Delaney, a 'Different Kind of Democrat,' Sets Sights on WH
It might sound counterintuitive that Democrats, looking to defeat President Trump in 2020, would turn to an ultra-wealthy former businessman who supports the Trans-Pacific Partnership, warns against vilifying banks, and believes partisanship is a four-letter word.
But Rep. John Delaney is betting on it.
That was the one-word reaction from America Rising, a Republican opposition research outfit, when the Maryland Democrat announced late last month in a Washington Post op-ed that he will run for president, making him the first entrant into what promises to be a crowded field.
And it wasn’t just Republicans cracking jokes. A couple of weeks after Delaney’s announcement, one Democratic strategist needed prodding to recall his campaign launch. “It was such a big moment that I totally forgot about it already,” the strategist deadpanned.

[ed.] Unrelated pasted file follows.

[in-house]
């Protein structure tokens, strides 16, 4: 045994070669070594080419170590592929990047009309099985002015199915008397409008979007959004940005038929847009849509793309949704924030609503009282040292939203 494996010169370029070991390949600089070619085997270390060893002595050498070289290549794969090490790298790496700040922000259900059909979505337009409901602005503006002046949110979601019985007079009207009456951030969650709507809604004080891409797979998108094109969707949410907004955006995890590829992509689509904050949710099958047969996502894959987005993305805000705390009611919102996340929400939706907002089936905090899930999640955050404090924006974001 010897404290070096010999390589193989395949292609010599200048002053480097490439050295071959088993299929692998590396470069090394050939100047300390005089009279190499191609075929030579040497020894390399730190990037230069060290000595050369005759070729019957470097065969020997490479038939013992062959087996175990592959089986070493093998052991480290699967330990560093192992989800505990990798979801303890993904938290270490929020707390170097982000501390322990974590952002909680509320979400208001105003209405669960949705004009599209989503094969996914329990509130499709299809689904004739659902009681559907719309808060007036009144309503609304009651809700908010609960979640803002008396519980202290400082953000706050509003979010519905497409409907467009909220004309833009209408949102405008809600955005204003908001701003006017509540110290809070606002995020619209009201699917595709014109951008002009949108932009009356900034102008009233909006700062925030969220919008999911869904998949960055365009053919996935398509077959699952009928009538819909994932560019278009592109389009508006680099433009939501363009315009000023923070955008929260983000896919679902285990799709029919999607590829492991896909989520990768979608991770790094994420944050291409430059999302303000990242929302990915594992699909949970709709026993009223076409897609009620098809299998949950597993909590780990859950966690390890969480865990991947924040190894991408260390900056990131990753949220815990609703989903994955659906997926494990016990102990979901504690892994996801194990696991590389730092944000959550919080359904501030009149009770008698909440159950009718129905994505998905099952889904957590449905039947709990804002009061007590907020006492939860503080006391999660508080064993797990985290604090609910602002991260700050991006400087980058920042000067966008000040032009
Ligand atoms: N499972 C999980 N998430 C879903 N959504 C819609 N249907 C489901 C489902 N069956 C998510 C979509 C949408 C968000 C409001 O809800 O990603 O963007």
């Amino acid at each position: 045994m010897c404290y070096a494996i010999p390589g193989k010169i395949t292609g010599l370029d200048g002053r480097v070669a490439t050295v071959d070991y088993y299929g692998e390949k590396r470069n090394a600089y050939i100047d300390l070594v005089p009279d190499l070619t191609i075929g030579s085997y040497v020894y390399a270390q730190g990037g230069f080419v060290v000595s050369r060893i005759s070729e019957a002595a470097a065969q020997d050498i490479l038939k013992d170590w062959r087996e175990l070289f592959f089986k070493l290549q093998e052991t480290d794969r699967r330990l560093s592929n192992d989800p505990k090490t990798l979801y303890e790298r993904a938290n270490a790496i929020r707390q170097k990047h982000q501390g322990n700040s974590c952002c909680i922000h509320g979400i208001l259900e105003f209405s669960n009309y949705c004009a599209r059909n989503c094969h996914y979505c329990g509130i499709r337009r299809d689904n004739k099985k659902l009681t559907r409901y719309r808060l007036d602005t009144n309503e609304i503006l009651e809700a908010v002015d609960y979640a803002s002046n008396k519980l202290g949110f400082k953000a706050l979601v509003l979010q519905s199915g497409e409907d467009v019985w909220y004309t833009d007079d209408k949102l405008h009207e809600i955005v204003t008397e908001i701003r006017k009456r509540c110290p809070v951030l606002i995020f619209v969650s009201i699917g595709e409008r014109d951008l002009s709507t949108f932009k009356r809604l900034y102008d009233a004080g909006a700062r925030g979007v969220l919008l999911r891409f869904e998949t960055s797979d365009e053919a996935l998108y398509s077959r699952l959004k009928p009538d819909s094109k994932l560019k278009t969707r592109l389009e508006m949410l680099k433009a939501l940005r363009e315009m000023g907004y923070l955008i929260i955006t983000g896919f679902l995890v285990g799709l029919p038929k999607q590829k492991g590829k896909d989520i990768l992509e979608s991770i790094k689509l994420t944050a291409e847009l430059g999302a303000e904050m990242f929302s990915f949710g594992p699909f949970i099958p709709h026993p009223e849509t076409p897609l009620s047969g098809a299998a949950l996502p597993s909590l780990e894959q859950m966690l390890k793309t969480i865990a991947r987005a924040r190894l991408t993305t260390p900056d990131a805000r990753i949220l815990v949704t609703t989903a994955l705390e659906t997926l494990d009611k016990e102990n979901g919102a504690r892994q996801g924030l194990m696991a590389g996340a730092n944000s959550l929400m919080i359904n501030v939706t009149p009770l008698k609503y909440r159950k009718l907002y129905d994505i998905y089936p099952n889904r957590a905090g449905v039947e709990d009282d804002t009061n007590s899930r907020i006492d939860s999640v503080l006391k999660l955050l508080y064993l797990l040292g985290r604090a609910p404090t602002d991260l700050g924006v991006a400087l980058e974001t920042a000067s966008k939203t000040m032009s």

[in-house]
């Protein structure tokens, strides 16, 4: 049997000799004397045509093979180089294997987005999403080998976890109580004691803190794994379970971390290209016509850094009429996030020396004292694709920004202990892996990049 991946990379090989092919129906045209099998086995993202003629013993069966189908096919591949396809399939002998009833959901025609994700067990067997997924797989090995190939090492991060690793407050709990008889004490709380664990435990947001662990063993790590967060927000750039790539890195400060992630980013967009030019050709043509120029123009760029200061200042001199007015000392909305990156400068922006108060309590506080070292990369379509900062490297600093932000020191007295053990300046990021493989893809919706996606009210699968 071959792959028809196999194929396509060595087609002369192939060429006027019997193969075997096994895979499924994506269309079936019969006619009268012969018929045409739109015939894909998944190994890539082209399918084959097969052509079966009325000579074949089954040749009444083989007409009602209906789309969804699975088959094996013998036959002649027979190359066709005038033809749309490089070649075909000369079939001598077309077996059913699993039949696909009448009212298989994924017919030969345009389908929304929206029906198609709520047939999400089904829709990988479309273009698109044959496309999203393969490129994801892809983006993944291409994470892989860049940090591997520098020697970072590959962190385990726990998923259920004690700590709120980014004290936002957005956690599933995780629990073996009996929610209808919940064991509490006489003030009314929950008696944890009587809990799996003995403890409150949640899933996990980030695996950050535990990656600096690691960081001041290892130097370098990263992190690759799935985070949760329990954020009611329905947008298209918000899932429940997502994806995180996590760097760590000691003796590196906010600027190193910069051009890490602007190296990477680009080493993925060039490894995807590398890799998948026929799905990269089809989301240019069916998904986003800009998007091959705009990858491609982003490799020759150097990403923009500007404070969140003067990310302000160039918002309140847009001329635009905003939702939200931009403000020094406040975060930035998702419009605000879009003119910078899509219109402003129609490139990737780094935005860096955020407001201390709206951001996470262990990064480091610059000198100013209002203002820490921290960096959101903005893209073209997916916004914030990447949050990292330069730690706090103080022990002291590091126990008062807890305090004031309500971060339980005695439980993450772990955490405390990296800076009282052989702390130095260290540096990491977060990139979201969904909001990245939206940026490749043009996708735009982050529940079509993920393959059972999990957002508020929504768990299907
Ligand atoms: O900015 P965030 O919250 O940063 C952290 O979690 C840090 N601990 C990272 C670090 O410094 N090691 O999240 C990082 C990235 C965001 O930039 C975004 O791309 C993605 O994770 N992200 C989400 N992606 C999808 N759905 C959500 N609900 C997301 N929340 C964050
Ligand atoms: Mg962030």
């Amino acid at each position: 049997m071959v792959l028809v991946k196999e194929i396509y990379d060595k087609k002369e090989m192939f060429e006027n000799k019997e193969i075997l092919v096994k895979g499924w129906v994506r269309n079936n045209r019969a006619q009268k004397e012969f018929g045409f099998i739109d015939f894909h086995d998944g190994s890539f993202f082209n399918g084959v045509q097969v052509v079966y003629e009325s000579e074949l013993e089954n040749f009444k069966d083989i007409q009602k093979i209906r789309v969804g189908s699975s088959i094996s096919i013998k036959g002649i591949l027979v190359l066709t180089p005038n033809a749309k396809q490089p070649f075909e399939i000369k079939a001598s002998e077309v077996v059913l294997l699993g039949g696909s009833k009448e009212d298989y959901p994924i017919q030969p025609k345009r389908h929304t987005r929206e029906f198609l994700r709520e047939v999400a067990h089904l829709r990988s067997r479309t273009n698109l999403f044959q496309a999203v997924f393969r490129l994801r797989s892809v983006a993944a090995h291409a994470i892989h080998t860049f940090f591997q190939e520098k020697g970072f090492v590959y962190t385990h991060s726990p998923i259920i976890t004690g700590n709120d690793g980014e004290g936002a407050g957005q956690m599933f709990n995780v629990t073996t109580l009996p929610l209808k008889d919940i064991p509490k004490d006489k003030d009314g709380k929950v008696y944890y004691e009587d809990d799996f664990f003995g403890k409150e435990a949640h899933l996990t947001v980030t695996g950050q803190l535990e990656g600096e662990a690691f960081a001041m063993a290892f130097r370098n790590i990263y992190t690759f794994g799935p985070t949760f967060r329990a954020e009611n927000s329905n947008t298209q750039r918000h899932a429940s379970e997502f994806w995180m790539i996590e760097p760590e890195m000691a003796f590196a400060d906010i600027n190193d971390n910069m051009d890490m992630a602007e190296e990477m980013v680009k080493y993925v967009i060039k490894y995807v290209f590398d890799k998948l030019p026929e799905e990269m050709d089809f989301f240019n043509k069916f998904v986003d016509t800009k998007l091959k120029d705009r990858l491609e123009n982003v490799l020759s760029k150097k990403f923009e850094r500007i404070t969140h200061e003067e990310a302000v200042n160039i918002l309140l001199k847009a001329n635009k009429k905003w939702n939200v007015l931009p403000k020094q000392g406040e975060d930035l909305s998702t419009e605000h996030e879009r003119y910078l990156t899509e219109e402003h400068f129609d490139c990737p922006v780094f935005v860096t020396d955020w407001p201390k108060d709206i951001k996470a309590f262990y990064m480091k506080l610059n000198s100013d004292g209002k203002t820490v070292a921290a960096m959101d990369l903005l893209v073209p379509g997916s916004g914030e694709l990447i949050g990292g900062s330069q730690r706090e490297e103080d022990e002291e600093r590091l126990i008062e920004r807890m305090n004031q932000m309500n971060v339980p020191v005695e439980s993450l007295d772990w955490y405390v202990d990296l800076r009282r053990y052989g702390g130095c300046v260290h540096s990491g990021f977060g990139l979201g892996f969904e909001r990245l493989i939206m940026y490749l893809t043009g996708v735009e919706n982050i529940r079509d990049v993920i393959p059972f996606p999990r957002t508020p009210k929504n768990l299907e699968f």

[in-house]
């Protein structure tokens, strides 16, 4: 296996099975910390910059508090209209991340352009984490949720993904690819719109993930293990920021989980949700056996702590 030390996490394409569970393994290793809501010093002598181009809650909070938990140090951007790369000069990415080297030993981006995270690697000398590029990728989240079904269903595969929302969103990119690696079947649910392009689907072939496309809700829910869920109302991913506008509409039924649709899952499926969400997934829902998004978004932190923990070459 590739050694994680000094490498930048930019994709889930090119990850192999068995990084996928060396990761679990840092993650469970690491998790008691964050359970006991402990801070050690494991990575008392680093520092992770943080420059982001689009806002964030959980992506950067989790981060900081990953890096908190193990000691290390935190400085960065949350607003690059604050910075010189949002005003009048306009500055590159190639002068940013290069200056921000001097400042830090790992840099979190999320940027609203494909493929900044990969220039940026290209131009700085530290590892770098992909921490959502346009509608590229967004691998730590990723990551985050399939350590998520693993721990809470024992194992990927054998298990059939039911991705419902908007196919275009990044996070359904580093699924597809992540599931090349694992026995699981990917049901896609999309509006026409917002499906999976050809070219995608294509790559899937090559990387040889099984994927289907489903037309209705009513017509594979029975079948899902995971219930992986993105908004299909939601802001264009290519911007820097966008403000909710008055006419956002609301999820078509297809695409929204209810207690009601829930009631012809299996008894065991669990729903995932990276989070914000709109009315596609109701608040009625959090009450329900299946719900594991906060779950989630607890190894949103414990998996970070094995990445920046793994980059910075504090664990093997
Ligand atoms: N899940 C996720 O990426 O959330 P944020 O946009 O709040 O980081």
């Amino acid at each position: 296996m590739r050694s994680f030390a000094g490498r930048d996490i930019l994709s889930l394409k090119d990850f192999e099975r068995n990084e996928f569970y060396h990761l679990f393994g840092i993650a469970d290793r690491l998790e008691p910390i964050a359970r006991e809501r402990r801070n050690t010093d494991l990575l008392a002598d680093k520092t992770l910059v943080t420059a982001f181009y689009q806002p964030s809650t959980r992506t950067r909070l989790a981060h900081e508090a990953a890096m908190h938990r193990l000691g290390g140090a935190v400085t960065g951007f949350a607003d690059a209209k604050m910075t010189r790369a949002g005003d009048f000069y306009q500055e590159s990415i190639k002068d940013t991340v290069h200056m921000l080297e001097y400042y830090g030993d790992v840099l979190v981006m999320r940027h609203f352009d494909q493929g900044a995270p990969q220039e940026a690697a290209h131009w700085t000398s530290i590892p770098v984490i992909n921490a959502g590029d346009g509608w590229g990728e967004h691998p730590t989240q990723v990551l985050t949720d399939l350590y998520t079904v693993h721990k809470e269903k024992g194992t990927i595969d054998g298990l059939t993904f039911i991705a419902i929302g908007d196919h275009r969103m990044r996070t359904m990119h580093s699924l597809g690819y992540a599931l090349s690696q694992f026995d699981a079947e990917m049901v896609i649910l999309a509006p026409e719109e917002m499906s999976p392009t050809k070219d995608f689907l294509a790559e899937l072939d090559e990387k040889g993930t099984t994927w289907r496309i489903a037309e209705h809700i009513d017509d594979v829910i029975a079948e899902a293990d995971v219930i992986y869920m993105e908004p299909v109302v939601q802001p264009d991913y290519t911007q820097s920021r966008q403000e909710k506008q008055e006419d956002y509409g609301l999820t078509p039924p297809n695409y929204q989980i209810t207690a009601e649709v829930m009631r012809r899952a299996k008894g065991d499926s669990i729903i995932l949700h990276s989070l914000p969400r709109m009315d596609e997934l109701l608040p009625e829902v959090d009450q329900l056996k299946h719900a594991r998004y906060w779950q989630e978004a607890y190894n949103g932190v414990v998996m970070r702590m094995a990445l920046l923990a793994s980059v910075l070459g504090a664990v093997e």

Delaney is in on the joke, however — which is why he is launching a campaign for president more than three years before Election Day.
“If someone who’s very famous like Joe Biden is going to run for president, he doesn’t have to do anything prior to his formal launch, because everyone knows who Joe Biden is,” Delaney (on right in photo) told RealClearPolitics. “But not everyone knows who John Delaney is, so my job ... is to solve for that problem.”
Delaney describes himself as “a different kind of Democrat,” and he might be understating it. In a video to launch his presidential campaign, Delaney suggests “attacking banks won’t win the day” — at a time when Bernie Sanders and Elizabeth Warren have won support for doing just that.
And, amid the Democratic “resistance” to Trump’s administration, Delaney offers: “Democrats can’t win by just attacking Trump. We really have to show the American people there’s a better way.”